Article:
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Yamaha FZS 25 BS6: Review In Images


Is this Japanese quarter-litre naked relevant in today’s market?

Back in 2017, when the Yamaha FZ 25 debuted in India, the quarter-litre segment was pretty much non-existent. The bike turned out to be a great commuter but failed to evoke the excitement usually associated with motorcycles of this capacity. Eventually, players such as the Suzuki Gixxer 250, Bajaj Dominar 250 and the Husqvarna Svartpilen 250 showed up, making things a tad difficult for Yamaha. After a brief hiatus, the Yamaha FZ 25 made a comeback, but is it relevant in today’s times? We find out in our review:

Yamaha tweaked the design of the FZ 25 to give it a unique identity. The bike retains its muscular design that we have come to associate FZs with, yet it doesn’t look like its 149cc sibling. The taller flyscreen, handguards, and golden alloys are unique to the ‘S’ variant. Thanks to the new LED projector headlight and the ‘unibrow’ LED DRL, the bike looks thoroughly modern now.

Yamaha has retained the same LCD unit from the older model, which felt dated even in 2017. It misses out on basic features including real-time fuel efficiency numbers and a gear-position indicator. The Japanese brand has started rolling out the FZ-S with Bluetooth connectivity and we hope the FZ 25 gets the same update.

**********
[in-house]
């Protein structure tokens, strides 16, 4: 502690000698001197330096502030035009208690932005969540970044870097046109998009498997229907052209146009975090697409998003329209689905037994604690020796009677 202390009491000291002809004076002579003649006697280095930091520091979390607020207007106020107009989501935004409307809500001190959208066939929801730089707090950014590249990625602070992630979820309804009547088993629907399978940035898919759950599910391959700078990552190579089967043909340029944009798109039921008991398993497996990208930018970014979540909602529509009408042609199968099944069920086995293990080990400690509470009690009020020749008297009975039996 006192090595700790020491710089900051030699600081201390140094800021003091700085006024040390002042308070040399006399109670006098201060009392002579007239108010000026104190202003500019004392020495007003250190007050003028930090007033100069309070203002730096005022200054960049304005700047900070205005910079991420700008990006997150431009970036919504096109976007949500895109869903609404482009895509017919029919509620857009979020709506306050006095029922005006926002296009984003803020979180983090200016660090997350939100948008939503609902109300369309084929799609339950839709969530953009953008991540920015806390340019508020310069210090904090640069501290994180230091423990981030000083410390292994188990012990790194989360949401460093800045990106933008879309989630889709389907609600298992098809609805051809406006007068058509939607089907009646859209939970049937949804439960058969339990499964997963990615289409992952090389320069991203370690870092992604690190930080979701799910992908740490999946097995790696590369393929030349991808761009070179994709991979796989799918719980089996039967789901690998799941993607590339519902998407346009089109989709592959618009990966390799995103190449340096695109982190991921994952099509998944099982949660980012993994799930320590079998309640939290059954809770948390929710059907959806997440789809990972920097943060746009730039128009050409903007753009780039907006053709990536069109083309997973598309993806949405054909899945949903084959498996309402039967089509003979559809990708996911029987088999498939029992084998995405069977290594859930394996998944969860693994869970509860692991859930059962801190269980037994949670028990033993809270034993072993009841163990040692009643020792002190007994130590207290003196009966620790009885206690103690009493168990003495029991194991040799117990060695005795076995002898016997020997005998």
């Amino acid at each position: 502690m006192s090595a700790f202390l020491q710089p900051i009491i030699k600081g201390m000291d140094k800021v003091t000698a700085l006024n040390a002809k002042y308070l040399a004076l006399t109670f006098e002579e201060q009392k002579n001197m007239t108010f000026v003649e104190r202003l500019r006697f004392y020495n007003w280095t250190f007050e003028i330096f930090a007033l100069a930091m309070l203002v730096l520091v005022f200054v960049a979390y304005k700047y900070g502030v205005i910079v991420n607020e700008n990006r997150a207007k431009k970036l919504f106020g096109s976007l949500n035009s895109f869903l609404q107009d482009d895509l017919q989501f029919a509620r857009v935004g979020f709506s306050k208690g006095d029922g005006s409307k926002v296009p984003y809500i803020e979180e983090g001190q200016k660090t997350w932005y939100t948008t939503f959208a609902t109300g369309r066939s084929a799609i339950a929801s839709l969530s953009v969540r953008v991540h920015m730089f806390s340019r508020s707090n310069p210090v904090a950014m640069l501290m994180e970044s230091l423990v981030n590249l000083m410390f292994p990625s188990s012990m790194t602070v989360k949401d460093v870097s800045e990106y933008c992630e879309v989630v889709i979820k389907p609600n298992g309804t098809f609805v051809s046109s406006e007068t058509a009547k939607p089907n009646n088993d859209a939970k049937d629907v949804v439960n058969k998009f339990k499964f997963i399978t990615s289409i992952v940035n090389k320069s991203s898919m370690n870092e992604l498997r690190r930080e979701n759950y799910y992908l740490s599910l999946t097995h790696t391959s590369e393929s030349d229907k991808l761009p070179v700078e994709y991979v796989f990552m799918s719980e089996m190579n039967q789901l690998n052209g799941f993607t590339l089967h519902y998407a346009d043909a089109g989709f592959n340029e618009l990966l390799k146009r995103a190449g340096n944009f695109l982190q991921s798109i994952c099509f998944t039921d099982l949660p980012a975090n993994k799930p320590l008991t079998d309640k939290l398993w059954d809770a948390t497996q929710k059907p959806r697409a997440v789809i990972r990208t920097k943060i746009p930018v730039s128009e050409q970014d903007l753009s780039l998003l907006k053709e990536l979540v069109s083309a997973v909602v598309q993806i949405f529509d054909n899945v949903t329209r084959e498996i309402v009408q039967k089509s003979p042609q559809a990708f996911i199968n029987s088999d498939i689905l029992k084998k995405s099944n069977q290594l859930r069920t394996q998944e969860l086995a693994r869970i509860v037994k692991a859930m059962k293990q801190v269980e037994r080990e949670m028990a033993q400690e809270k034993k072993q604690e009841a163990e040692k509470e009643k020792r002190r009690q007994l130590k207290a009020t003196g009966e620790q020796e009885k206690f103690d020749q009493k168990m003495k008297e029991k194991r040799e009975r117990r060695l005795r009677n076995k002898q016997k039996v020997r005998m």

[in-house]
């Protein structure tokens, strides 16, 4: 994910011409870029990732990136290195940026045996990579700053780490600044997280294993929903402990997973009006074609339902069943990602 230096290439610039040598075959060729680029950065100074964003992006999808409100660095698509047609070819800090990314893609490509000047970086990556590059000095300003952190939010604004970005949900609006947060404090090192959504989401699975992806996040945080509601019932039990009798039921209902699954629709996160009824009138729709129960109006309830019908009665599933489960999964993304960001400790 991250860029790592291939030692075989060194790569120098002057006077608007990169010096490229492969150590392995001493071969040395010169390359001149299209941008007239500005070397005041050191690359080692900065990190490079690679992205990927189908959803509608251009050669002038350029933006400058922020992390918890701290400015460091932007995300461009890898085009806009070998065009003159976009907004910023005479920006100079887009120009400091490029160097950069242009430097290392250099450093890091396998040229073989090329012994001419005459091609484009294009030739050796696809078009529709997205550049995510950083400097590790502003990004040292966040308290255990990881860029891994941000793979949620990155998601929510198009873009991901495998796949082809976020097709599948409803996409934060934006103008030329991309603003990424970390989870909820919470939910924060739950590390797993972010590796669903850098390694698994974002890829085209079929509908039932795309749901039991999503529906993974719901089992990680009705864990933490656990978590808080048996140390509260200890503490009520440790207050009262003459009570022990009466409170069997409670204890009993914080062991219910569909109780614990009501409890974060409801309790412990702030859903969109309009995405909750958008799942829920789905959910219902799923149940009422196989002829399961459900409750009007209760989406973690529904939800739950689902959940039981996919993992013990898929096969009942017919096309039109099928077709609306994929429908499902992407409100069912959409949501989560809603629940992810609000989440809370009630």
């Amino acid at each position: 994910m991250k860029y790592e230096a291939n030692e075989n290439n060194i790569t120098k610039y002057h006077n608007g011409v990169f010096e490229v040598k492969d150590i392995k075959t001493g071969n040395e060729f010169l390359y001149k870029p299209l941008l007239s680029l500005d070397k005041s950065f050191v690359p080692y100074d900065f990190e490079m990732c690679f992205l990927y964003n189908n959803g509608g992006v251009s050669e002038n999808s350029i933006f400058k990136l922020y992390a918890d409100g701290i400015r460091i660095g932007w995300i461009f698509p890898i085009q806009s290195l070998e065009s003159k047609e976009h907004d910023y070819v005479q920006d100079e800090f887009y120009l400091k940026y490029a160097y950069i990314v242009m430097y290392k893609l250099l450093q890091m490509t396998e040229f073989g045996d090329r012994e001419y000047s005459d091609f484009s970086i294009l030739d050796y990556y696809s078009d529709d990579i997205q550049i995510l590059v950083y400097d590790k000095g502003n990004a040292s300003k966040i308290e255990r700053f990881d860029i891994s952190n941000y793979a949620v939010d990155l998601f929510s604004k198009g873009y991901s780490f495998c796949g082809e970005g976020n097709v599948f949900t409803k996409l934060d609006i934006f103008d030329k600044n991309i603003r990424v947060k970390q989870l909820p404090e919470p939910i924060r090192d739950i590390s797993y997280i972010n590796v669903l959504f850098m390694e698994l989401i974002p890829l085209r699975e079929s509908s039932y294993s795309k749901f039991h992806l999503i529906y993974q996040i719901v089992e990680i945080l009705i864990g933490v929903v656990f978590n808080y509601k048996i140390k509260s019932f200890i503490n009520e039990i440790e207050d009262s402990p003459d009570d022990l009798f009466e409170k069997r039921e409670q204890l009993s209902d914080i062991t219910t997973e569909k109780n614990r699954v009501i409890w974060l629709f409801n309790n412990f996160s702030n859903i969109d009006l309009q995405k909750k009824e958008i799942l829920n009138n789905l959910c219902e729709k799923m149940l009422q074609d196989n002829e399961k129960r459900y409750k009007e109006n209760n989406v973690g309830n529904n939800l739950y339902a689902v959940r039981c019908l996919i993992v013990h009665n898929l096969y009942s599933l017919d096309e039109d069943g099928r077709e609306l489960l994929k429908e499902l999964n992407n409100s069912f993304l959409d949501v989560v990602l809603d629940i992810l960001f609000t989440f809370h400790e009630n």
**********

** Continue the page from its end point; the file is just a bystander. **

Another component that has largely remained unchanged is the FZ 25’s 249cc single-cylinder SOHC 2-valve engine. It puts out a measly 20.8PS at 8,000rpm and 20.1Nm at 6,000rpm but has oodles of grunt available from as low as 2,000rpm.

As much as we loved the engine’s performance in the city, it feels rather sluggish beyond city limits. Highway riding feels a bit out of the league for the bike. The engine starts feeling gruff towards the top of the rev range and makes you wonder if an additional cog would have helped its case.

A short wheelbase of 1,360mm makes it nimble, and coupled with a slightly commanding riding posture, makes this bike a hoot to ride. Meanwhile, the flat and wide seat is comfortable for long hours on the saddle.

The suspension is set up a bit on the firmer side, which means the sharp bumps can be felt on the handlebar. That said, it does a fair job of absorbing any minor undulations on the road.

Given the Yamaha FZ 25’s easy-going nature, the brakes feel adequate for the bike. Braking is progressive and there’s enough feedback, however, a bit more feel at the lever would be appreciated. The ABS calibration is robust and the system isn’t too intrusive.

The FZ 25 is amongst the comfiest motorcycles in the segment, offers oodles of torque, and will floor you with its commuting capabilities. But that isn’t why one would get a Rs 1.57 lakh motorcycle, would they? As much as we love the refinement and quality of this bike, there’s no denying it lacks the eagerness of a quarter-litre motorcycle.

More on Yamaha FZS 25

Yamaha FZS 25

Yamaha FZS 25

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